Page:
Last year the US Department of Justice also filed charges against five Chinese nationals accused of, among others, computer hacking and economic espionage. There are stark differences between these two cases though. First, unlike the Russian government, the Chinese government has not given any indication that it is even considering working with the US to combat cybercrimes, according to Reuters. The head of the FBI’s cyber crime division, Joseph Demarest, said that the FSB, Russia’s internal security agency, recently expressed “tentative interest” in working with the US on investigating cybercrimes, adds the report. And secondly, the five charged individuals are known to be members of the Chinese military, whereas Bogachev and his associates are not known to be affiliated with the Russian government.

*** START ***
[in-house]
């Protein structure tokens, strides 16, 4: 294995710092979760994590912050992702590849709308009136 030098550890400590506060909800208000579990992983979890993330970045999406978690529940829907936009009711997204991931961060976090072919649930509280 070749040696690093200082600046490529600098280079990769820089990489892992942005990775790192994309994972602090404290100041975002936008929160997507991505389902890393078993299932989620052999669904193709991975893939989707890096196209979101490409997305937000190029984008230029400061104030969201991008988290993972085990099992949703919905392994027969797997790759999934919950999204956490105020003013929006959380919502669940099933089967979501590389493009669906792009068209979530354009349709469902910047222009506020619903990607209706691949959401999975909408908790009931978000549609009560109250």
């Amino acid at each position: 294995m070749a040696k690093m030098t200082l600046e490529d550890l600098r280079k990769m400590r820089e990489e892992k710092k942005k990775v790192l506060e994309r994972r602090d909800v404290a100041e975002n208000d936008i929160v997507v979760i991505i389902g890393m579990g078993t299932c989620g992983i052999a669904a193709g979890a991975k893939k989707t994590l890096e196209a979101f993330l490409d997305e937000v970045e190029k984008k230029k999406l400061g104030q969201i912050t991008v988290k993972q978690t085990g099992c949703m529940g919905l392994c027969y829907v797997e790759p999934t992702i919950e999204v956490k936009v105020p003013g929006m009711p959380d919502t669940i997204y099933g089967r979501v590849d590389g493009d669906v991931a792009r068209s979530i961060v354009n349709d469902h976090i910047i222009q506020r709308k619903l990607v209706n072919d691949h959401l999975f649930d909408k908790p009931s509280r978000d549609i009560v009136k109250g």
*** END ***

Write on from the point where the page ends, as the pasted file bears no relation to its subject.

Despite the FSB’s recent statements regarding collaboration on cybercrime investigations, it remains unclear whether it will assist in Bogachev’s case, reports Reuters. Without Russia’s involvement, it will be difficult for the FBI to detain Bogachev as it cannot simply send agents into the country to extract him. Still, filing the charges can serve as more than a merely symbolic gesture. It will likely restrict Bogachev’s movement, considering entry into nations which have extradition treaties with the US could result in his detention and transfer to US custody.
The full complaint can be found here.
Called a “Patriotic Hacker”… “Cyber Vigilante” … “Cyber Patriot” … which only begs the question:
Who Is The Jester?
He has allegedly taken down more than 170 Jihadi websites since 2010.